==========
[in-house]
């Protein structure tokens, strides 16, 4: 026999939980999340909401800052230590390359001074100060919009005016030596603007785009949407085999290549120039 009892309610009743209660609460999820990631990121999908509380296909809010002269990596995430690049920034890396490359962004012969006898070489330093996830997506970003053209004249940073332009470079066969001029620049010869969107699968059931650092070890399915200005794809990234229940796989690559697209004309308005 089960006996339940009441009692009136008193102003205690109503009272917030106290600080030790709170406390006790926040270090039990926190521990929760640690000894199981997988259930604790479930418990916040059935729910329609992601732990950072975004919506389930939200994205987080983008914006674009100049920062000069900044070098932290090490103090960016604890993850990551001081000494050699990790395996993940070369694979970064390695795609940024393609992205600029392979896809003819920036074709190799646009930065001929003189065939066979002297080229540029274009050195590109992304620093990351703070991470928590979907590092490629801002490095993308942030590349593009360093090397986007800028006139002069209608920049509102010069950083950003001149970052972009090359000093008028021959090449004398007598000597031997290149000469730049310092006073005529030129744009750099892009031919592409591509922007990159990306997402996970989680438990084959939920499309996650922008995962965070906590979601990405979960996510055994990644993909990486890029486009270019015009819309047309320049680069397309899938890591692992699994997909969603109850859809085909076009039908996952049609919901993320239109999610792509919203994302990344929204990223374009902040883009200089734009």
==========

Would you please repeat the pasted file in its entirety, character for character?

[in-house]
């Protein structure tokens, strides 16, 4: 026999939980999340909401800052230590390359001074100060919009005016030596603007785009949407085999290549120039 009892309610009743209660609460999820990631990121999908509380296909809010002269990596995430690049920034890396490359962004012969006898070489330093996830997506970003053209004249940073332009470079066969001029620049010869969107699968059931650092070890399915200005794809990234229940796989690559697209004309308005 089960006996339940009441009692009136008193102003205690109503009272917030106290600080030790709170406390006790926040270090039990926190521990929760640690000894199981997988259930604790479930418990916040059935729910329609992601732990950072975004919506389930939200994205987080983008914006674009100049920062000069900044070098932290090490103090960016604890993850990551001081000494050699990790395996993940070369694979970064390695795609940024393609992205600029392979896809003819920036074709190799646009930065001929003189065939066979002297080229540029274009050195590109992304620093990351703070991470928590979907590092490629801002490095993308942030590349593009360093090397986007800028006139002069209608920049509102010069950083950003001149970052972009090359000093008028021959090449004398007598000597031997290149000469730049310092006073005529030129744009750099892009031919592409591509922007990159990306997402996970989680438990084959939920499309996650922008995962965070906590979601990405979960996510055994990644993909990486890029486009270019015009819309047309320049680069397309899938890591692992699994997909969603109850859809085909076009039908996952049609919901993320239109999610792509919203994302990344929204990223374009902040883009200089734009």